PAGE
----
Golf injuries are usually a result of the collective effect of factors such as incorrect stance, poor posture, a weak or over-tight grip, idiosyncratic swing mechanics and untrained or overused muscles. The cumulative effect of these characteristics make it difficult to isolate one overriding factor.
As a therapist there are several factors to consider when objectively assessing an injured golfer. These include:
- Wrist and elbow rotation and flexibility
- Shoulder mobility (external rotation)
- Thoracic spine range of motion
- Gluteal strength
- Core strength
- Hip mobility (internal rotation)
- Hip flexor/hamstring/calf flexibility
The objective assessment of these factors, specific to the injury, can provide a clear indication of the potential cause of the injury linked to the golfer's individual playing characteristics. For example a golfer complaining of elbow pain may be diagnosed as medial epicondylitis and this could be the result of an incorrect grip or incorrect positioning of the elbow at the top of the back swing. In this case the therapist would treat accordingly and refer the golfer to a local professional at his or her golf club for swing/grip correction.
How should we treat these injuries?
The rehabilitation process should be dynamic and golf specific in order to mimic the joint and muscle actions produced in the game. Here we highlight just a few potential treatments and rehabilitation exercises for the injured golfer.
Soft tissue release:
Release tight global mobilising muscles (hamstrings, tensor fascia latae and iliotibial band).
Fore arm strengthening:
Strengthening the forearm and hand muscles have also been shown to be beneficial in reducing elbow injuries. Hold a golf club half way down the shaft. Medially rotate the elbow so the forearm is parallel to the floor. Rotate the wrist downwards towards the floor and then back up to the starting position. Three sets of 10 to 15 repetitions every other day.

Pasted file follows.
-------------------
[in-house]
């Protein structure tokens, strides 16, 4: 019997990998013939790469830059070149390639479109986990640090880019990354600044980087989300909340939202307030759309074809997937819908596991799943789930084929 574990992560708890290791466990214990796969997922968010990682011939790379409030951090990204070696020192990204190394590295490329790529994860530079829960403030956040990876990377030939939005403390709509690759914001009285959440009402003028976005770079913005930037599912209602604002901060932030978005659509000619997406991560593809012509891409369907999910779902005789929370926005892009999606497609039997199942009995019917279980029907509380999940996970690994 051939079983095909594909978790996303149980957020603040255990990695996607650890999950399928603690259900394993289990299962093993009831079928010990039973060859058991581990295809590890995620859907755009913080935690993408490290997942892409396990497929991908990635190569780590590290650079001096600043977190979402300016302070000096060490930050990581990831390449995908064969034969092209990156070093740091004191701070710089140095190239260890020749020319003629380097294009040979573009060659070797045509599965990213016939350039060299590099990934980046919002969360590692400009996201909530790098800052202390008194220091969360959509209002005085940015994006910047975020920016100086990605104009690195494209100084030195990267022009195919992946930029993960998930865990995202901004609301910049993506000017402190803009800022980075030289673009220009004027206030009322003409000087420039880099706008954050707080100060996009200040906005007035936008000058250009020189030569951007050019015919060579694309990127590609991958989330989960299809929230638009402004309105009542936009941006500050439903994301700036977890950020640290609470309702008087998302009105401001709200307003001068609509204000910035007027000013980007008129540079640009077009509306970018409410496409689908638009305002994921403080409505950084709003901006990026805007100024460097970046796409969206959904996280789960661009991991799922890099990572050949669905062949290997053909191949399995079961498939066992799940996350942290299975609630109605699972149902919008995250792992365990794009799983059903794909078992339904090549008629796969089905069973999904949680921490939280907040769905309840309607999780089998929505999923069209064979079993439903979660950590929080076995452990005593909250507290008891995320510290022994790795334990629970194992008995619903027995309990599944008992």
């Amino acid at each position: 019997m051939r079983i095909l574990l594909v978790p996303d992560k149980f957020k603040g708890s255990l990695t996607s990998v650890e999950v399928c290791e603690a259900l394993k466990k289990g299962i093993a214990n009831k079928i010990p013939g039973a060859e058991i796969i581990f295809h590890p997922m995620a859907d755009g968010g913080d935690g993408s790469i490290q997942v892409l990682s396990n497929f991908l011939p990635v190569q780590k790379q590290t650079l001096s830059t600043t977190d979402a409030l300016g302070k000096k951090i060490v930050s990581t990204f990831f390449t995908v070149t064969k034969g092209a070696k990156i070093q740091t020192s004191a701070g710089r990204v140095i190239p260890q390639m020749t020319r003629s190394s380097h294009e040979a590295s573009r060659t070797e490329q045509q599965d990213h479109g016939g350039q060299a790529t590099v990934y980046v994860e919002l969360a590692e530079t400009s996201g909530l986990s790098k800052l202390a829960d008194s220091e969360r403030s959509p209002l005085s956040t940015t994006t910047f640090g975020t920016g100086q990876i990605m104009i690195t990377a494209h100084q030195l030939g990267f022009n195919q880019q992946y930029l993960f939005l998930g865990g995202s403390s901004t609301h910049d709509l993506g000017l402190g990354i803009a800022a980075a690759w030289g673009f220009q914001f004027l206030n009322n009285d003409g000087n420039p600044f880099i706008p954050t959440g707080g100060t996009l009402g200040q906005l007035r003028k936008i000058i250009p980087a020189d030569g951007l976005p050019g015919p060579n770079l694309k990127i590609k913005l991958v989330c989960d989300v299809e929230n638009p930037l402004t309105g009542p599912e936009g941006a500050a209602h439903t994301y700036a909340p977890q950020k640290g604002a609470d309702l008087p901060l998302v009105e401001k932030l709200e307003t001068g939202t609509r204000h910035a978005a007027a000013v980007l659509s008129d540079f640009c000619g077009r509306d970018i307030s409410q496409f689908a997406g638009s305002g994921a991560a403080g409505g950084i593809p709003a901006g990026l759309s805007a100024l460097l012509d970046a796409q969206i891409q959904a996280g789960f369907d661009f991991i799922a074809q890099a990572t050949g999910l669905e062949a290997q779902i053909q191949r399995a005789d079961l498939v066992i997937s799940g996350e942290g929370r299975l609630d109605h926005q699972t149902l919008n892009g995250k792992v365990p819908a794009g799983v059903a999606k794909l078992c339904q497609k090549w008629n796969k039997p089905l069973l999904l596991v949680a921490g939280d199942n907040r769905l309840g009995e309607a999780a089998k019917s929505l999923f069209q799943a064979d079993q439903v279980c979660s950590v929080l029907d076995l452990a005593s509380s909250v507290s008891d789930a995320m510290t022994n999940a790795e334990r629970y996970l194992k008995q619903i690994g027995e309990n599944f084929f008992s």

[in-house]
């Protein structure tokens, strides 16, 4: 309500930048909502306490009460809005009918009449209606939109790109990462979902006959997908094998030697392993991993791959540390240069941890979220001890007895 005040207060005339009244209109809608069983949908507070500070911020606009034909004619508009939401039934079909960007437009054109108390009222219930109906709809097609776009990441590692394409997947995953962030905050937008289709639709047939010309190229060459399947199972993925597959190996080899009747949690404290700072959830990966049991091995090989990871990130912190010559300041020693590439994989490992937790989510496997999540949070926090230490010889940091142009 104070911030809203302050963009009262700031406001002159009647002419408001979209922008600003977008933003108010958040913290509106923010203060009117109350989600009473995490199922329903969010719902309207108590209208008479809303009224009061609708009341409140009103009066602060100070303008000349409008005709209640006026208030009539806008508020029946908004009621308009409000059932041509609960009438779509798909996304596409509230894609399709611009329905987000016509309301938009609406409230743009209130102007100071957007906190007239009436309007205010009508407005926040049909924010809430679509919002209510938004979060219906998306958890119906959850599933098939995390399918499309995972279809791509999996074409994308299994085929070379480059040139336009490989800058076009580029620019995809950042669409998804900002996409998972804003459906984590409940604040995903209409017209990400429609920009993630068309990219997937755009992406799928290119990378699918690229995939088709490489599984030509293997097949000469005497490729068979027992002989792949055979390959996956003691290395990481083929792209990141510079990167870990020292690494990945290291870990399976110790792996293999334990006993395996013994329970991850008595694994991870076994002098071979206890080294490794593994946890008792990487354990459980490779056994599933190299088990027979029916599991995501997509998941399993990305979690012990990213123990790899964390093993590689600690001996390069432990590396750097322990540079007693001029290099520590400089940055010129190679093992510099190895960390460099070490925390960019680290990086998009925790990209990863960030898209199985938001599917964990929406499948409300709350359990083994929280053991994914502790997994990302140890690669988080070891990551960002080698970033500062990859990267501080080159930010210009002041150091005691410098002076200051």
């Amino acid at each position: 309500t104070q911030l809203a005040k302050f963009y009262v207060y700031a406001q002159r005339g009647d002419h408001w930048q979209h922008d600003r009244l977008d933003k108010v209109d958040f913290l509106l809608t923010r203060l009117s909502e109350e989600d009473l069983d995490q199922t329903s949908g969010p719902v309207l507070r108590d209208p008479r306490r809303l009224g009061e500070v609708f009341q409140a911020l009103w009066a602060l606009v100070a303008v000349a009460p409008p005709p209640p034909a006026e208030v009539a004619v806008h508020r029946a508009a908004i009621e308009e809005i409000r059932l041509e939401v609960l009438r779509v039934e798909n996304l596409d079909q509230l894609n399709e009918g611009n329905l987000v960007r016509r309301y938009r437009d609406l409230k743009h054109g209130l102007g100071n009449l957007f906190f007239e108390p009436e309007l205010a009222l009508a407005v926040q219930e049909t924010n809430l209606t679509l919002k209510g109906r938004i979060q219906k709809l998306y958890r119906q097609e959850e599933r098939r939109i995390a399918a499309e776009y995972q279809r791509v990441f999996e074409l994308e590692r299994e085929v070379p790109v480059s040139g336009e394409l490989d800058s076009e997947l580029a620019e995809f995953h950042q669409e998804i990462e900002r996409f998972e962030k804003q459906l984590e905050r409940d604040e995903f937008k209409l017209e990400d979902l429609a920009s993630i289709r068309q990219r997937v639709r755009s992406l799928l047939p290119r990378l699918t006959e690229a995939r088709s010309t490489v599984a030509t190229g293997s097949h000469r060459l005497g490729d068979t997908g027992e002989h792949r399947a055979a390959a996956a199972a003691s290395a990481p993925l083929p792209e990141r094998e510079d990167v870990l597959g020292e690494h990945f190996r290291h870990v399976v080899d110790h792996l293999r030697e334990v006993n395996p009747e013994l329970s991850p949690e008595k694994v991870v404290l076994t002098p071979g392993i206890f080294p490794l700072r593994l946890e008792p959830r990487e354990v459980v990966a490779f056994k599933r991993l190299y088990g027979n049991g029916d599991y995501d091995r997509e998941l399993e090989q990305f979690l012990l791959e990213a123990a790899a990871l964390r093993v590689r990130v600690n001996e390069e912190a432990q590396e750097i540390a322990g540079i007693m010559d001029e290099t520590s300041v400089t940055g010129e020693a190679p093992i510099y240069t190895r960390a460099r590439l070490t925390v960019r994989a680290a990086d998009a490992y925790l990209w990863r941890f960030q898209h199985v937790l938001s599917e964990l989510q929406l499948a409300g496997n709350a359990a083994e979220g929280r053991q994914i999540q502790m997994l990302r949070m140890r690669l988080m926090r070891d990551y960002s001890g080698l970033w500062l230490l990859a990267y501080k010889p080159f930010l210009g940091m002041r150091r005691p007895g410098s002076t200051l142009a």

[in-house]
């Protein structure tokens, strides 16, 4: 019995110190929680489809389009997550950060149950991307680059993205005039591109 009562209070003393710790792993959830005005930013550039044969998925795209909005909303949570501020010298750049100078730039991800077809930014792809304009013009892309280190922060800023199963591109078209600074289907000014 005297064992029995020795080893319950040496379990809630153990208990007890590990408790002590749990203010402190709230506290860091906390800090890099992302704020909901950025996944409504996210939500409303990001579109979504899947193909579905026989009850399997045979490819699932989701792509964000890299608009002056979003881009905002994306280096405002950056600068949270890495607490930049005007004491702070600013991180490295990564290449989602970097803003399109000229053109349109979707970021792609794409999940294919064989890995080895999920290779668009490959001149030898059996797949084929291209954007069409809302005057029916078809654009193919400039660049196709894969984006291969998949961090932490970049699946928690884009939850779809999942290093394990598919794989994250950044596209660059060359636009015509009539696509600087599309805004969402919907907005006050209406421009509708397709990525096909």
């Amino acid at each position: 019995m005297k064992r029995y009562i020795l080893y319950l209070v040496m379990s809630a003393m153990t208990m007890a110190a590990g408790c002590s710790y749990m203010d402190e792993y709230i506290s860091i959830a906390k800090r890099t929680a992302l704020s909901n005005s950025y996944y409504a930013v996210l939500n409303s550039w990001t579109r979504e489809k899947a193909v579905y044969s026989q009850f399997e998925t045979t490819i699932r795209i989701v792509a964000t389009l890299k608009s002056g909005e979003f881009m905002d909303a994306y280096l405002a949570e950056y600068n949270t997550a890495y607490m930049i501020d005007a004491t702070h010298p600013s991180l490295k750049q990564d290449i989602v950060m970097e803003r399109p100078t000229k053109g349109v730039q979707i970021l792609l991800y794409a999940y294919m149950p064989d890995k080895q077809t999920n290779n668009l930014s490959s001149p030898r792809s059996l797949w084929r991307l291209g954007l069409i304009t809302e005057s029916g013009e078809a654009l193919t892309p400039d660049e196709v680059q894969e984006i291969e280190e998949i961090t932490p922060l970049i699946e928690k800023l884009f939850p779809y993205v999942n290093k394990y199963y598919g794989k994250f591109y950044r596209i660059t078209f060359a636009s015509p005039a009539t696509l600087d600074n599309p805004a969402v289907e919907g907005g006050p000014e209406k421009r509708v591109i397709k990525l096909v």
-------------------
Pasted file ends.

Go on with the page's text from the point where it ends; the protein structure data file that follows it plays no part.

Ball squeeze exercise
Grip the ball in the hand of your affected arm, squeeze the ball and keep it held for three seconds, then release. Repeat the exercise for 10 squeezes, twice every other day, increasing the duration of the squeeze.
Thoracic (upper back) mobility:
Thoracic mobility is vital in achieving a full shoulder turn whilst maintaining core and hip stability in the back swing, but it is also important in the downswing transition:
Spine mobilizations on a foam roller is a good way to develop thoracic extension and improve a hunched
Kneel down on all fours, place your right hand behind your head, and point their right elbow out to the side. Brace your core and rotate your right shoulder toward your left elbow. Follow your elbow with your eyes as you reverse the movement until your right elbow points toward the ceiling. 20 repetitions each side.
Trunk rotation standing or sitting. Hook your arms around the golf club placed lengthwise across your back. Rotate your trunk and head to the left and hold it there for 20 to 30 seconds. Repeat this on the other side. Sitting reduces the stretch in the lumbar region.
How can we prevent these injuries?
The management and prevention of many golf injuries can be obtained through the alteration in technique, reduction in practice regimes and adequate warm up phase.
An appropriate warm up for golfers should include a period of aerobic exercise to increase body temperature, followed by stretching of the 'golf muscles' (hands, wrists, forearms, shoulders, lower back, chest, trunk, hamstrings, and groin). A series of golf swings with a progressive increase in range of motion and vigor should then be performed. Only a small proportion of amateur golfers perform appropriate warm up exercises, so every therapist should educate golfers about the benefits of warming up with appropriate warm up routines.
To read a full article published by FHT please visit www.fht.org.uk/golf-injuries or talk to us at Therapy Expo, on stand TA32.